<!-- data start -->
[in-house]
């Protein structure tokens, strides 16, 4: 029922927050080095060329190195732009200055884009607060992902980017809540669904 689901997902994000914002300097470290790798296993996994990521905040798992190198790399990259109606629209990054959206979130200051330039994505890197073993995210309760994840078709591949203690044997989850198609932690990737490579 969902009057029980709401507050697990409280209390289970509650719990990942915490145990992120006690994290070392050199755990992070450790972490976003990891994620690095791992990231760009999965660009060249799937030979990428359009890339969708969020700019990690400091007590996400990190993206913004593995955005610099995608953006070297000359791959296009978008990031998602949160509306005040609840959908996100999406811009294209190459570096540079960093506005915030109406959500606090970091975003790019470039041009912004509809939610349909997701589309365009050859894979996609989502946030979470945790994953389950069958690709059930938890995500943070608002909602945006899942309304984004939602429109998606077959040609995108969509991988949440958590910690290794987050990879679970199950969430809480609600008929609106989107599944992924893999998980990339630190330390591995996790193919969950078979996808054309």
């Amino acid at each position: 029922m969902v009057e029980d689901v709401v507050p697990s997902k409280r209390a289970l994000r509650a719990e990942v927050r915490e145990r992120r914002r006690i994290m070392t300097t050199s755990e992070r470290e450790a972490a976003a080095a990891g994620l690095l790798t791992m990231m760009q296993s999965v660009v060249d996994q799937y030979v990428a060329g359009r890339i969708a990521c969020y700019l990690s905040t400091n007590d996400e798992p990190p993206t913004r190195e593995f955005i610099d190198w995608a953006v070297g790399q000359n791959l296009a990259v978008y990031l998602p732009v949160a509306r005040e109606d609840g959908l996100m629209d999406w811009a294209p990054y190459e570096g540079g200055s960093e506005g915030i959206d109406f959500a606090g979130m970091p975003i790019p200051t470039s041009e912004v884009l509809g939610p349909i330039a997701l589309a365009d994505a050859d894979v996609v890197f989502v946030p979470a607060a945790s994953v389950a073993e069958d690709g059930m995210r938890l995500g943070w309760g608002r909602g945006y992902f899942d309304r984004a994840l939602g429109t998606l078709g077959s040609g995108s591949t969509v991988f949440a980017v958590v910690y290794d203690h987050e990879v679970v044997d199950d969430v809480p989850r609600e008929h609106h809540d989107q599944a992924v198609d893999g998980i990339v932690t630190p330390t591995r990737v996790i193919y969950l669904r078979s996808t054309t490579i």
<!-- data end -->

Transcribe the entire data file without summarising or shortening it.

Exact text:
[in-house]
């Protein structure tokens, strides 16, 4: 029922927050080095060329190195732009200055884009607060992902980017809540669904 689901997902994000914002300097470290790798296993996994990521905040798992190198790399990259109606629209990054959206979130200051330039994505890197073993995210309760994840078709591949203690044997989850198609932690990737490579 969902009057029980709401507050697990409280209390289970509650719990990942915490145990992120006690994290070392050199755990992070450790972490976003990891994620690095791992990231760009999965660009060249799937030979990428359009890339969708969020700019990690400091007590996400990190993206913004593995955005610099995608953006070297000359791959296009978008990031998602949160509306005040609840959908996100999406811009294209190459570096540079960093506005915030109406959500606090970091975003790019470039041009912004509809939610349909997701589309365009050859894979996609989502946030979470945790994953389950069958690709059930938890995500943070608002909602945006899942309304984004939602429109998606077959040609995108969509991988949440958590910690290794987050990879679970199950969430809480609600008929609106989107599944992924893999998980990339630190330390591995996790193919969950078979996808054309």
């Amino acid at each position: 029922m969902v009057e029980d689901v709401v507050p697990s997902k409280r209390a289970l994000r509650a719990e990942v927050r915490e145990r992120r914002r006690i994290m070392t300097t050199s755990e992070r470290e450790a972490a976003a080095a990891g994620l690095l790798t791992m990231m760009q296993s999965v660009v060249d996994q799937y030979v990428a060329g359009r890339i969708a990521c969020y700019l990690s905040t400091n007590d996400e798992p990190p993206t913004r190195e593995f955005i610099d190198w995608a953006v070297g790399q000359n791959l296009a990259v978008y990031l998602p732009v949160a509306r005040e109606d609840g959908l996100m629209d999406w811009a294209p990054y190459e570096g540079g200055s960093e506005g915030i959206d109406f959500a606090g979130m970091p975003i790019p200051t470039s041009e912004v884009l509809g939610p349909i330039a997701l589309a365009d994505a050859d894979v996609v890197f989502v946030p979470a607060a945790s994953v389950a073993e069958d690709g059930m995210r938890l995500g943070w309760g608002r909602g945006y992902f899942d309304r984004a994840l939602g429109t998606l078709g077959s040609g995108s591949t969509v991988f949440a980017v958590v910690y290794d203690h987050e990879v679970v044997d199950d969430v809480p989850r609600e008929h609106h809540d989107q599944a992924v198609d893999g998980i990339v932690t630190p330390t591995r990737v996790i193919y969950l669904r078979s996808t054309t490579i």